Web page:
The Engineering Institute of Technology took part in the 2018 Future Unlimited West African Education Exhibition in April. The exhibition was organized by the Australian Trade and Investment Commission. Its aim was to give Australian education providers the opportunity to promote their course offerings to prospective students in Africa. The attendees were a mixture of younger students interested in undergraduate diplomas and degrees, and graduates wanting to embark on further studies.

The exhibition took place in Lagos and Abuja in Nigeria, and in Ghana’s capital city Accra. David Gadjus, EIT’s International Education Manager for Africa and South America, chatted to students about the educational opportunities our college offers those with a passion for engineering. He was able to apprise them of both the online and on campus options for study, and indeed encouraged them to consider a combination of both.

Starting the journey in Lagos, David found that many Nigerian students were either critical, or at least skeptical, of online education. He heard tales of colleges pushing unaccredited courses onto young Nigerian, with profits their sole motivation.

Something else he noted with interest was that the legitimate education institutions in Nigeria are predominantly polytechnic universities and TVET colleges, rather than those offering higher education options.

EIT, on the other hand, offers African students (and indeed students throughout the world) the opportunity to gain BSc Degrees in a range of engineering disciplines with the added option to complete engineering Master Degrees. These are accredited by the Australian Government and by globally-based engineering bodies which are signatories to the Sydney and Washington accords.

According to the Australian Trade and Investment Commission, Nigeria’s demand for education is outstripping the capacity of their local education institutions. Diploma graduates are increasingly considering further higher education opportunities abroad, as are the new crop of school leavers.

During David’s trip, he met with engineering councils, companies, agencies and universities in both Nigeria and Ghana. They all expressed the belief that African students are hungry for sound qualifications in higher education. Since 2012 Nigeria has seen the numbers of Nigerians studying abroad grow fourfold. Gadjus says:

“In Nigeria, each year, there is a need for 1.5 million placements in universities, but only a third of that is made available to them. There is a pool of a million students that need better opportunities.”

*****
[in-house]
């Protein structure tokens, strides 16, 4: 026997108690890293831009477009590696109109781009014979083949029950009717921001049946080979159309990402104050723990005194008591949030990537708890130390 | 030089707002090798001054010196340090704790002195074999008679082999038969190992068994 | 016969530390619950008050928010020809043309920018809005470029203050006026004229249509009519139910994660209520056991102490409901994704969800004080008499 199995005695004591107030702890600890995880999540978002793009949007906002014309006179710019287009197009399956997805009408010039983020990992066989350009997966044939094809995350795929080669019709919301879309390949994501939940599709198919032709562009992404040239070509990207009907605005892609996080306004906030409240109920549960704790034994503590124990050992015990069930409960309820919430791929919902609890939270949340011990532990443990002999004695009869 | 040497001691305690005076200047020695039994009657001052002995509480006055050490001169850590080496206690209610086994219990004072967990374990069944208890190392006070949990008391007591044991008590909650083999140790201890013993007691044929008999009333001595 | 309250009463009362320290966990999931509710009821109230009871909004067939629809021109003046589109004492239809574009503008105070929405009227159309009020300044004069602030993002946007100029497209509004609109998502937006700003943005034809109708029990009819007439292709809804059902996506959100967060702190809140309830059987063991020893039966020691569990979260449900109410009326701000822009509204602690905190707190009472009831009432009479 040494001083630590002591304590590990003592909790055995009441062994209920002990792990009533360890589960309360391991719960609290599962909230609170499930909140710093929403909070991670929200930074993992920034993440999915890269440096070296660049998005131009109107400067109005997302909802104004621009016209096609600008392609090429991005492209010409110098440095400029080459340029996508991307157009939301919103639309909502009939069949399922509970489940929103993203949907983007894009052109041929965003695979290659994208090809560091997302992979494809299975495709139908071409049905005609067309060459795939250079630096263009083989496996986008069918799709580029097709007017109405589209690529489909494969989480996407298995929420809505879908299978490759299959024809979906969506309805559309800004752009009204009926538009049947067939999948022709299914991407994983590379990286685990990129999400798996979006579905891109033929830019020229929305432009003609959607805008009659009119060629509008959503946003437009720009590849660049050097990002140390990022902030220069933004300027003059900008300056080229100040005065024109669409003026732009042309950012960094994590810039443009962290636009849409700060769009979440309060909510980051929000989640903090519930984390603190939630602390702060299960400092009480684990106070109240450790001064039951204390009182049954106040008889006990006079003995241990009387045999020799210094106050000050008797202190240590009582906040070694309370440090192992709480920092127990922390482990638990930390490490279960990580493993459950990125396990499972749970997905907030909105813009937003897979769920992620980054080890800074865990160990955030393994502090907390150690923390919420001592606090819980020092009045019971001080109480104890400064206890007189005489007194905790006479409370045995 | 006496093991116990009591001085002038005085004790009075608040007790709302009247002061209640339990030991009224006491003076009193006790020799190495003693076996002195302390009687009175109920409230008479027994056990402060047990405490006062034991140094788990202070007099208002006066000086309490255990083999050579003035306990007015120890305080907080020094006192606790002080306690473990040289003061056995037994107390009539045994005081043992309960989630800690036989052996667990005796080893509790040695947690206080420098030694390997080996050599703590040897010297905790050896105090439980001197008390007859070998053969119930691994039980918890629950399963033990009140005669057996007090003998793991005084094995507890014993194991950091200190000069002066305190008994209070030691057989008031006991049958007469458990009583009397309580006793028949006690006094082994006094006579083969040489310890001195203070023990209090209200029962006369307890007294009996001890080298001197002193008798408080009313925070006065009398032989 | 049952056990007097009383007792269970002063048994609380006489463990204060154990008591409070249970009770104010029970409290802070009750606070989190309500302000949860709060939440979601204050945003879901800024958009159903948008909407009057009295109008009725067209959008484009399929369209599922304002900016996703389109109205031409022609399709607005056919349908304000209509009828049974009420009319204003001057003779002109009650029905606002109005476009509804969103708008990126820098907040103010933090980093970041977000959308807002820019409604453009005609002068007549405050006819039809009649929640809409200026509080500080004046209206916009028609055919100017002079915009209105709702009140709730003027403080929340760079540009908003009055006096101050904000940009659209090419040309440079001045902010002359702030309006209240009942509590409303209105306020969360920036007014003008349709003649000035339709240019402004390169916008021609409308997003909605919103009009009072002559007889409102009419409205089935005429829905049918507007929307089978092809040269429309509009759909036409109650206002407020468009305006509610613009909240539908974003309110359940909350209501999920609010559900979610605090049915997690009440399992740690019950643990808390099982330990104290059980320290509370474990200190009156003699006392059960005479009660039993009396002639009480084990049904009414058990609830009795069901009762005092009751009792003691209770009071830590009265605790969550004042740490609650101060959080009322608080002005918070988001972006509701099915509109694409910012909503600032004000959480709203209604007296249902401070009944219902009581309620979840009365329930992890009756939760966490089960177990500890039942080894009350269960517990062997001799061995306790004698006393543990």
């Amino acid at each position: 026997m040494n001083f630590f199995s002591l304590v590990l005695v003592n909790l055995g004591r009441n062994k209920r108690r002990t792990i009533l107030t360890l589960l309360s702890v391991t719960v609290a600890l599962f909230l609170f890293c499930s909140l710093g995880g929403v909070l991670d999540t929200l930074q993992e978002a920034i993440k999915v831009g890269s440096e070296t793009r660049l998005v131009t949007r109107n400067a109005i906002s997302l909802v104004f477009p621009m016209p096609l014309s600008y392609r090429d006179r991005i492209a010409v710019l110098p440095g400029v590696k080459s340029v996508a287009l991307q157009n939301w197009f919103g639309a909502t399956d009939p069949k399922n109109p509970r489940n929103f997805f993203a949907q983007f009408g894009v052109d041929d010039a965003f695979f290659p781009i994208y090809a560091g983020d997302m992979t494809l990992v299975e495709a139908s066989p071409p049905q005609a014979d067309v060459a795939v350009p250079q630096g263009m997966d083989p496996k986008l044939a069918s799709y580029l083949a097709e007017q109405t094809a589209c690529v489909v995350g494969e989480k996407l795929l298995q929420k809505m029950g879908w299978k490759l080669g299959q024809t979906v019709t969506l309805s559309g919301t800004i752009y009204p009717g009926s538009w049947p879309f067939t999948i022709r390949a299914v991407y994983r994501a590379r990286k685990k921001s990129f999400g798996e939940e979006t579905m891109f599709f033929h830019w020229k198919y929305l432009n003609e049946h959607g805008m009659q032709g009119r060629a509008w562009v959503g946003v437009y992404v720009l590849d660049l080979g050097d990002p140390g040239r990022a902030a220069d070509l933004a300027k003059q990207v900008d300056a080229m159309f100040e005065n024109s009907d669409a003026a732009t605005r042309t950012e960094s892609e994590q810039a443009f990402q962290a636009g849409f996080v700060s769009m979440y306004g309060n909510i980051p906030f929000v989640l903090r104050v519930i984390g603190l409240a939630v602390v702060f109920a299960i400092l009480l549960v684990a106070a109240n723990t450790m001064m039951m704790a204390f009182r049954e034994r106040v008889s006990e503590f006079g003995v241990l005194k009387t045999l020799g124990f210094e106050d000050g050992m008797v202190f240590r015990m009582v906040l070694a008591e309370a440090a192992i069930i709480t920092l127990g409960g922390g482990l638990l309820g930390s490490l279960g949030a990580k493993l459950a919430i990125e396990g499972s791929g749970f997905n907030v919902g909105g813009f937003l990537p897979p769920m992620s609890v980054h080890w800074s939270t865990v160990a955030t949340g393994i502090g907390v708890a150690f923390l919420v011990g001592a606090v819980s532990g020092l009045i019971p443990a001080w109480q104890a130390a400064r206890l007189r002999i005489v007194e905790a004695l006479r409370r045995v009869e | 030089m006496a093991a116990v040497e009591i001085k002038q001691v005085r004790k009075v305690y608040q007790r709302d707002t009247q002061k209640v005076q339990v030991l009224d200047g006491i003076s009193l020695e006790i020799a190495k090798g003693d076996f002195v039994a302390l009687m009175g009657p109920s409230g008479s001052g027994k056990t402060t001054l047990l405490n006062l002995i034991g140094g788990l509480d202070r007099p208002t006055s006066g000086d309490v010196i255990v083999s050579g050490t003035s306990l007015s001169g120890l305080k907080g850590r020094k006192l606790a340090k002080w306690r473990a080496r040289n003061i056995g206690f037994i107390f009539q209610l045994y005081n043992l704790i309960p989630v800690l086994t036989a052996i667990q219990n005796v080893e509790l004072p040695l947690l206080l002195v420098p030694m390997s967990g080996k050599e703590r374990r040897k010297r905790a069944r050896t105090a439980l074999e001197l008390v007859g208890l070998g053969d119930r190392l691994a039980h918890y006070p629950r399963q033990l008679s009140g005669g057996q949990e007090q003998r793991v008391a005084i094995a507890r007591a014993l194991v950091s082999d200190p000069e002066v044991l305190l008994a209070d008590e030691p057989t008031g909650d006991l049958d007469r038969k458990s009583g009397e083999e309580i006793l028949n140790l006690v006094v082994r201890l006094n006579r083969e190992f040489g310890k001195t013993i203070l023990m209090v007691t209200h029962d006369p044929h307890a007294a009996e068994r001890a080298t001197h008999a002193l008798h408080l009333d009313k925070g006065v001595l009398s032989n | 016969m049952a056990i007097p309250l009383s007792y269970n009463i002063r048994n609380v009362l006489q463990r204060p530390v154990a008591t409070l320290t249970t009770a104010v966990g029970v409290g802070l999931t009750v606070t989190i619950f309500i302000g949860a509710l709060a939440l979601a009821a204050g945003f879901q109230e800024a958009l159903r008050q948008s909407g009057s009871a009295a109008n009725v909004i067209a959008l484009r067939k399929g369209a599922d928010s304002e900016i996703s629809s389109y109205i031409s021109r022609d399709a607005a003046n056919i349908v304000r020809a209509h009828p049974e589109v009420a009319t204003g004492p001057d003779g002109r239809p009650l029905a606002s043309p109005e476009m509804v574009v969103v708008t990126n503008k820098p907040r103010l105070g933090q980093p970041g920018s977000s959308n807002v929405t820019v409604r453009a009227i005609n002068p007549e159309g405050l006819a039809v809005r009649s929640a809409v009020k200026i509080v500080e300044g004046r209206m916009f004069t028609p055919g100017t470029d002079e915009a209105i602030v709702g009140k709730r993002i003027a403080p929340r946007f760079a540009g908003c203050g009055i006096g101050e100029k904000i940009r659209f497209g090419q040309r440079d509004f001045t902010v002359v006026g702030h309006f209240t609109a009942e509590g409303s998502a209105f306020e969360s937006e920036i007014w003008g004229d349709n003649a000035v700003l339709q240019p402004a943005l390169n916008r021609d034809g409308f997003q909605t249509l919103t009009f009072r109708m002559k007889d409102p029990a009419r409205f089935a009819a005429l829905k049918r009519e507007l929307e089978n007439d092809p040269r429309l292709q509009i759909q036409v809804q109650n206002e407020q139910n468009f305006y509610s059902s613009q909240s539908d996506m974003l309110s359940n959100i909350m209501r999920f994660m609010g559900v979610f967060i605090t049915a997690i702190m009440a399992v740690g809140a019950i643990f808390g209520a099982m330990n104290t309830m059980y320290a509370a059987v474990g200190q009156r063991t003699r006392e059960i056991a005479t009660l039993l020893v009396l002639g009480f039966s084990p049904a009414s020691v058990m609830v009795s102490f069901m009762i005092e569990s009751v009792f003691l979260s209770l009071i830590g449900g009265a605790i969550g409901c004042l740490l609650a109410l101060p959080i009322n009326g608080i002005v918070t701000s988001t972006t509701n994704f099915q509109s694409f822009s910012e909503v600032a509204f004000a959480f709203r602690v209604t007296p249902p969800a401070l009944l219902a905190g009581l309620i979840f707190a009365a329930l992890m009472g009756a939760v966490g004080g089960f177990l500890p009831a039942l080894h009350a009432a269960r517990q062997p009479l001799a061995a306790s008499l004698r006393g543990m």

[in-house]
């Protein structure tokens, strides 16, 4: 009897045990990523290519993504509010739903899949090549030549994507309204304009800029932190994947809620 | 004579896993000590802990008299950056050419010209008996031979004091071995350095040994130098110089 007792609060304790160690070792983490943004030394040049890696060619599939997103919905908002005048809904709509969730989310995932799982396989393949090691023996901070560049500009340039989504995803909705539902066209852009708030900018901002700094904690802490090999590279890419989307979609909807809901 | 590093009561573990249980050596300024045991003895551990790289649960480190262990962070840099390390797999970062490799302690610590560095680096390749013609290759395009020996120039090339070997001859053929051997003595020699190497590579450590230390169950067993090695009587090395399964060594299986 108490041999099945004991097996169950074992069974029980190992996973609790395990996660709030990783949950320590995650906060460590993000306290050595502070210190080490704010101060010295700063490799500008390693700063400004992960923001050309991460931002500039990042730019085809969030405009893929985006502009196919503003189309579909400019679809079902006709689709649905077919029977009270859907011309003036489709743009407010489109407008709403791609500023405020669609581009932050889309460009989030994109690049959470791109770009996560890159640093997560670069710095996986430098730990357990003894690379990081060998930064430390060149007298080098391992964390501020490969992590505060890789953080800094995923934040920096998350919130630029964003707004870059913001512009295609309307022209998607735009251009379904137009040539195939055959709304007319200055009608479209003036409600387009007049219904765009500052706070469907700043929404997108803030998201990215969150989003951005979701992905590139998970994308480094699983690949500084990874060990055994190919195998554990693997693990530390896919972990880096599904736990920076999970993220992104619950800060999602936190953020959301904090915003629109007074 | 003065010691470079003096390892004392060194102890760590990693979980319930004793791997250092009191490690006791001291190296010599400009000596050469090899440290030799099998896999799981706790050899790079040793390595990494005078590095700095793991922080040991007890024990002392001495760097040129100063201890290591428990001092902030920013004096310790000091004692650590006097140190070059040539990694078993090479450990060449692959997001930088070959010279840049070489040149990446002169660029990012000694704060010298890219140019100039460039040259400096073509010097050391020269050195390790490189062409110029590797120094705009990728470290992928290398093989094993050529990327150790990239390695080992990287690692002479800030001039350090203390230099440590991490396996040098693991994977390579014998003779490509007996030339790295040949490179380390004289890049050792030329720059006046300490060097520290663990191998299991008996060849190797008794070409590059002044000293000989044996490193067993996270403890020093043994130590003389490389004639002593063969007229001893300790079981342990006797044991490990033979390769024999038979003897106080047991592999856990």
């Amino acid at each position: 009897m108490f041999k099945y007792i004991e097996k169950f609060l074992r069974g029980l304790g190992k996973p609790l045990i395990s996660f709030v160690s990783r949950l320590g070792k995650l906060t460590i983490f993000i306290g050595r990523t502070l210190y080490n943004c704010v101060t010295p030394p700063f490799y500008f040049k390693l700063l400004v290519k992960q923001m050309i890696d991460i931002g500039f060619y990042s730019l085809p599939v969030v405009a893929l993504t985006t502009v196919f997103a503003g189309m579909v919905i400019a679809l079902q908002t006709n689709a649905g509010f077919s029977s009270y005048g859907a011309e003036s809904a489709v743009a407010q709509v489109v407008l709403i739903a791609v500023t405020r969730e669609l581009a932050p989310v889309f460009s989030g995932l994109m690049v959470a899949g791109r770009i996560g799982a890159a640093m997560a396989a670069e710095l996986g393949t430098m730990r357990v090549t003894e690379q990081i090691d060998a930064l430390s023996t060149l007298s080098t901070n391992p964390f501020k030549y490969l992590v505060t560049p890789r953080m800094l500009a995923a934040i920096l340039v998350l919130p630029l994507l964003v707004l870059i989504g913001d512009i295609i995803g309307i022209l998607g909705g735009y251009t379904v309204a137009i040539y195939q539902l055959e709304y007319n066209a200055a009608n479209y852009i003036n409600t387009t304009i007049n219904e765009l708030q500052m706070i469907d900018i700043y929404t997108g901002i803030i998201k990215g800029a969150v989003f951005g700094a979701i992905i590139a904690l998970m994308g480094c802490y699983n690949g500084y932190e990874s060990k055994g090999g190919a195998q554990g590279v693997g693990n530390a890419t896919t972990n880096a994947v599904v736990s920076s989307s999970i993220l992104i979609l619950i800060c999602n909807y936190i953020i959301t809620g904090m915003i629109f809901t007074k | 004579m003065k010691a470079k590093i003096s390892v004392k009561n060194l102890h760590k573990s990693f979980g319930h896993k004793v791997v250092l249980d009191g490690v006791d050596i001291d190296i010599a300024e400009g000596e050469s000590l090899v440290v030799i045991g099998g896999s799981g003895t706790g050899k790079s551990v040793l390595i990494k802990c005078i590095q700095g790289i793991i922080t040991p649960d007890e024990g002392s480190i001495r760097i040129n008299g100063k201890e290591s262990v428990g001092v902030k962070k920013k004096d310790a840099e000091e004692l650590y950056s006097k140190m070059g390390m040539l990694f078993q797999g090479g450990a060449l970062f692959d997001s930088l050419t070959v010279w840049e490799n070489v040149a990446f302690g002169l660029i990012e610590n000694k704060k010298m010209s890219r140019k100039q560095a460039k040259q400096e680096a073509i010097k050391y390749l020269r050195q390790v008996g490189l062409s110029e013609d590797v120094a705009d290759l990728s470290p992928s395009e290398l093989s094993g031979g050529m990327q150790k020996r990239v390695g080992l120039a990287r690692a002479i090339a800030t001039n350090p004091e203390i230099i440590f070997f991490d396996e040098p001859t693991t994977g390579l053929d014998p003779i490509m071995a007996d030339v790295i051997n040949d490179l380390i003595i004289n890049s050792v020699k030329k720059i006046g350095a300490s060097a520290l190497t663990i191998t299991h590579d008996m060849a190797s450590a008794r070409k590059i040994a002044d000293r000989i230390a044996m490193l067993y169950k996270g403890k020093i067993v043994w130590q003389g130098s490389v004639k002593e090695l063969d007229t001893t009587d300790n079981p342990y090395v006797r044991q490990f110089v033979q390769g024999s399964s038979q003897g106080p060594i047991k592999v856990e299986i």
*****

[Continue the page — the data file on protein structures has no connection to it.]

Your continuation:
The Engineering Institute of Technology has been providing engineering education to students in Southern Africa for many years now and is increasingly securing a larger footprint in Africa. As newer technologies are embedded in Africa, the chance to educate and train the next generation of great African engineers, both in their country and abroad, becomes more of a reality.

The outlook for the future of education in Africa, despite its historical shortcomings, is looking more positive.

Studying abroad

EIT offers excellence in education, with qualifications which are widely accredited, to allow students some mobility globally. Apart from the option of acquiring these qualifications from home, via EIT’s live and interactive online platform of learning, students can also apply to study on-campus in Perth, Western Australia.

Moving on to Abuja, Nigeria, David met with the African University in Bayelsa State, just north of Port Harcourt in the South of Nigeria. They are preparing to open their Faculty of Engineering within the university and hope to have everything in place by September. He also met with experts actively working on engineering courses to be run in Rwanda.

David was gratified to see the energy of the people behind the education institutions perfecting and refining engineering education and training in Africa. Many are keen to collaborate with EIT - an exciting prospect for our college.

Good outlook

After visiting Nigeria, David traveled to Ghana. He went to the capital city, Accra. He noted that Ghanaian graduates showed a greater interest in completing postgraduate degrees abroad. According to the Australian Trade and Investment Commission, as of 2017, only 600 Ghanaian students were studying in Australia. This is a number the Australian government would like to see grow over time.

In Ghana David met a young man who has been following EIT’s activities for many years and is an avid reader of our newsletter. Much to our delight he has now enrolled on EIT’s Master of Engineering (Industrial Automation) - he will start his academic journey in July, on campus in Perth.

David’s next trip will take him to Mauritius, Kenya and Egypt. In these countries he will endeavor to establish relationships with the various engineering and education bodies and of course meet students who are excited by the idea of education and careers in engineering.